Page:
The Coalition for the Protection of Workers’ Rights, a grassroots organization of workers, lawyers, unions, civil rights and other public interest groups, opposes the campaign of Uber, Lyft and others large tech companies. The advocacy group says that, if passed, it “will permanently create a ‘second class’ status” for workers, noting that the majority of them are black, brown and immigrant.

Supporters of the initiative say the proposal would offer a base of 120% of the Massachusetts minimum wage for workers. This works out to around $ 18 an hour for drivers, not including tips. Drivers of ridesharing apps would be guaranteed at least $ 0.26 per mile to cover vehicle expenses, health benefits for drivers who work at least 15 hours a week, and drivers would still keep all of their tips.

Lyft co-founder John Zimmer said on Tuesday, “While our priority is to find a legislative solution in Massachusetts, this part of our ongoing efforts to defend what the vast majority of drivers want: a flexible income opportunity offered. by our platform, as well as new benefits. Zimmer added, “As we pursue the ballot option, we are also closely connected with the Massachusetts State Legislature and continue to work with them on a potential legislative solution.”

In a past New York Times In an effort to find an acceptable middle ground, Uber CEO Dara Khosrowshahi called for workers in the concert economy to receive benefits, but also insisted that the “drivers” of the ridesharing company want to work independently.

Khosrowshahi wrote in the opinion piece, “Our current employment system is outdated and unfair. This forces each worker to choose between being an employee with more benefits but less flexibility, or an independent contractor with more flexibility but almost no safety net. Uber is ready to pay more now to offer drivers new benefits and protections. But America must change the status quo to protect all workers, not just one type of job. ”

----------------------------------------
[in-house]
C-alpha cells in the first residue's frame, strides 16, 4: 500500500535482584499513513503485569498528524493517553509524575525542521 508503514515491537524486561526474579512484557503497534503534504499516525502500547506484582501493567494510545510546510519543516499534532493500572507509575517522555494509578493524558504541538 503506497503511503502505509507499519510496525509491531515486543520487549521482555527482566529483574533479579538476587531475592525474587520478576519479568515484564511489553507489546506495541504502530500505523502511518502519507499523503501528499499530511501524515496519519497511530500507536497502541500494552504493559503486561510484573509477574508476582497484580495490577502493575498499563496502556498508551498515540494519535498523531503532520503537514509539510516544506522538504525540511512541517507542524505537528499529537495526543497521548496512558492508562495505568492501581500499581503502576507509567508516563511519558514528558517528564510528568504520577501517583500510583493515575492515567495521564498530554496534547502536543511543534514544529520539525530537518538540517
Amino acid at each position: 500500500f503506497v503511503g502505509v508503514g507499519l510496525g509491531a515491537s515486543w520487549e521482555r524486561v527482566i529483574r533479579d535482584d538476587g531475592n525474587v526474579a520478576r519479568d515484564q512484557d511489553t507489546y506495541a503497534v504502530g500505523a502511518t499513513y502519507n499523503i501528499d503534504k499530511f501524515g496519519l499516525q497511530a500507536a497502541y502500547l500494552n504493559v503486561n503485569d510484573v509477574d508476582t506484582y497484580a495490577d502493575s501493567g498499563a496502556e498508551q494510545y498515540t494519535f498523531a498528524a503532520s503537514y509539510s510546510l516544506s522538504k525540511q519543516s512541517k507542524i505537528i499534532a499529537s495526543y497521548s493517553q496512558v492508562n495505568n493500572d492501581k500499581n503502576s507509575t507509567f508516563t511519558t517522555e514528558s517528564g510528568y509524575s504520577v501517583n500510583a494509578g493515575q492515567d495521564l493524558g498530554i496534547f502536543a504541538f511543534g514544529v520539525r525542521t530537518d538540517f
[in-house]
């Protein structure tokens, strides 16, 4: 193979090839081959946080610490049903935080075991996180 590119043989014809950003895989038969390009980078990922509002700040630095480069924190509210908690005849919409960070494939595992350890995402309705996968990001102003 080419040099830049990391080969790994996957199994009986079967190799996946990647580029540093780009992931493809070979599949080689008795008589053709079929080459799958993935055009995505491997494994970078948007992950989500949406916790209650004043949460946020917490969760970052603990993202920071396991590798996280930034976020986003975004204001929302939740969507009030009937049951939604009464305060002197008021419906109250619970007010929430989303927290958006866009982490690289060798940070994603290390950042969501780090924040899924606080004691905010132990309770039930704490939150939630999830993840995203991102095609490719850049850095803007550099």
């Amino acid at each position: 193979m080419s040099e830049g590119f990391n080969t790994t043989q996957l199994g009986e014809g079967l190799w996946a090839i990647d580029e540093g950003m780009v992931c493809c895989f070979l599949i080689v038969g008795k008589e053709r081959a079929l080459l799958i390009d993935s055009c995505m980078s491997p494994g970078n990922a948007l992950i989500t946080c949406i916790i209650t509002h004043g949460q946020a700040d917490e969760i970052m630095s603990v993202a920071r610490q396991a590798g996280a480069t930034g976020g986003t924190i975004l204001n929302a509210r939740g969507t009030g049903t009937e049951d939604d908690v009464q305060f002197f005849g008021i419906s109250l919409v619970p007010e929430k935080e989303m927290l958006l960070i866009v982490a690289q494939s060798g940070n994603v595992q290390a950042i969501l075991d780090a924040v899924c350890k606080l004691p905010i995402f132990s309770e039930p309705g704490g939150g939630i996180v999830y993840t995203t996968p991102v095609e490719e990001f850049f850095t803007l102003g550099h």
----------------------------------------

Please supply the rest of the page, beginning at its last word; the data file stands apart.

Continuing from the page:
It is reasonable to believe that there are drivers who prefer to operate independently without strict and enforceable schedules. They appreciate the freedom and entrepreneurial spirit to work when and where they want. Other people may have fallen into the gig due to the brutal effects of the pandemic as they are unable to find other employment and need a source of income.

Uber, Lyft, and other similar concert-based companies rely heavily on independent contractors. They have a financial interest in classifying drivers or workers as contractors. This model allows companies to avoid paying taxes on wages, FICA (Social Security and Health Insurance), disability benefits, unemployment and health insurance at the federal and state level. They are not required to comply with minimum wage laws or offer vacation days.

To put that in perspective, New Jersey sued Uber to recover roughly $ 600 million. The state government claimed that by avoiding classifying its drivers as employees, Uber did not have to pay payroll taxes and payroll taxes, unemployment insurance and employment taxes. , provide workers’ compensation insurance or comply with minimum wage laws.

With the massive amount of money involved, the existential threat to the future of app companies, the plight of gig workers, swarms of lawyers, political overtones, and a possible posture of Biden and his administration, wrestling in Massachusetts will receive considerable attention.

About Daisy Rawson